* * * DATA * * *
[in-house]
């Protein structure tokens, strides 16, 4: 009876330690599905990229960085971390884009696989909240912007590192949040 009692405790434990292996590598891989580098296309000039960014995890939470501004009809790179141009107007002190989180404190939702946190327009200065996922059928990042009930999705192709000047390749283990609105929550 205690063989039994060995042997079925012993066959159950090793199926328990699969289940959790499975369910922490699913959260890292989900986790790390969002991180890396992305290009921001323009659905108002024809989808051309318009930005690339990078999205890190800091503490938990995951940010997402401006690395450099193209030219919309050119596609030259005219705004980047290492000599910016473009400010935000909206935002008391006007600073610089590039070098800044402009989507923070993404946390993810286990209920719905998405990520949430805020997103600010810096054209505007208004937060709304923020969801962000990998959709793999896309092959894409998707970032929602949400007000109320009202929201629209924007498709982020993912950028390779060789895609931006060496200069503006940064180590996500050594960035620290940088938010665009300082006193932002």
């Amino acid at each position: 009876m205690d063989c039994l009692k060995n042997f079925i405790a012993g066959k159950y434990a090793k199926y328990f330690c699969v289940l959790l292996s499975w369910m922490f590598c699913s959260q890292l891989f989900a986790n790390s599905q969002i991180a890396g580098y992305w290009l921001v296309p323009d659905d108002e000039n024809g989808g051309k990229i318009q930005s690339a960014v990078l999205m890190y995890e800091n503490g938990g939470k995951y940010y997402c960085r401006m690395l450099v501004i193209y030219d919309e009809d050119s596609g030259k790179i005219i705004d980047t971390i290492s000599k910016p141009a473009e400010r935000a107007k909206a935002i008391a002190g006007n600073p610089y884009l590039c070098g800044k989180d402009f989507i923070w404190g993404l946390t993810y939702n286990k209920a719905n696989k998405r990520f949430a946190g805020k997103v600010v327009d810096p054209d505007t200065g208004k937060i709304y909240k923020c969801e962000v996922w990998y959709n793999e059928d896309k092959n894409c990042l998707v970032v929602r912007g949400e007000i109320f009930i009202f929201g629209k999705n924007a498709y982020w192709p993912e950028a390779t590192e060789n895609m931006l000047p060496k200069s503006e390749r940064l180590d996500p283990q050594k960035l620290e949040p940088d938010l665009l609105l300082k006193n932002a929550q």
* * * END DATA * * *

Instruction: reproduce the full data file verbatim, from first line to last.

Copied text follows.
[in-house]
């Protein structure tokens, strides 16, 4: 009876330690599905990229960085971390884009696989909240912007590192949040 009692405790434990292996590598891989580098296309000039960014995890939470501004009809790179141009107007002190989180404190939702946190327009200065996922059928990042009930999705192709000047390749283990609105929550 205690063989039994060995042997079925012993066959159950090793199926328990699969289940959790499975369910922490699913959260890292989900986790790390969002991180890396992305290009921001323009659905108002024809989808051309318009930005690339990078999205890190800091503490938990995951940010997402401006690395450099193209030219919309050119596609030259005219705004980047290492000599910016473009400010935000909206935002008391006007600073610089590039070098800044402009989507923070993404946390993810286990209920719905998405990520949430805020997103600010810096054209505007208004937060709304923020969801962000990998959709793999896309092959894409998707970032929602949400007000109320009202929201629209924007498709982020993912950028390779060789895609931006060496200069503006940064180590996500050594960035620290940088938010665009300082006193932002």
């Amino acid at each position: 009876m205690d063989c039994l009692k060995n042997f079925i405790a012993g066959k159950y434990a090793k199926y328990f330690c699969v289940l959790l292996s499975w369910m922490f590598c699913s959260q890292l891989f989900a986790n790390s599905q969002i991180a890396g580098y992305w290009l921001v296309p323009d659905d108002e000039n024809g989808g051309k990229i318009q930005s690339a960014v990078l999205m890190y995890e800091n503490g938990g939470k995951y940010y997402c960085r401006m690395l450099v501004i193209y030219d919309e009809d050119s596609g030259k790179i005219i705004d980047t971390i290492s000599k910016p141009a473009e400010r935000a107007k909206a935002i008391a002190g006007n600073p610089y884009l590039c070098g800044k989180d402009f989507i923070w404190g993404l946390t993810y939702n286990k209920a719905n696989k998405r990520f949430a946190g805020k997103v600010v327009d810096p054209d505007t200065g208004k937060i709304y909240k923020c969801e962000v996922w990998y959709n793999e059928d896309k092959n894409c990042l998707v970032v929602r912007g949400e007000i109320f009930i009202f929201g629209k999705n924007a498709y982020w192709p993912e950028a390779t590192e060789n895609m931006l000047p060496k200069s503006e390749r940064l180590d996500p283990q050594k960035l620290e949040p940088d938010l665009l609105l300082k006193n932002a929550q």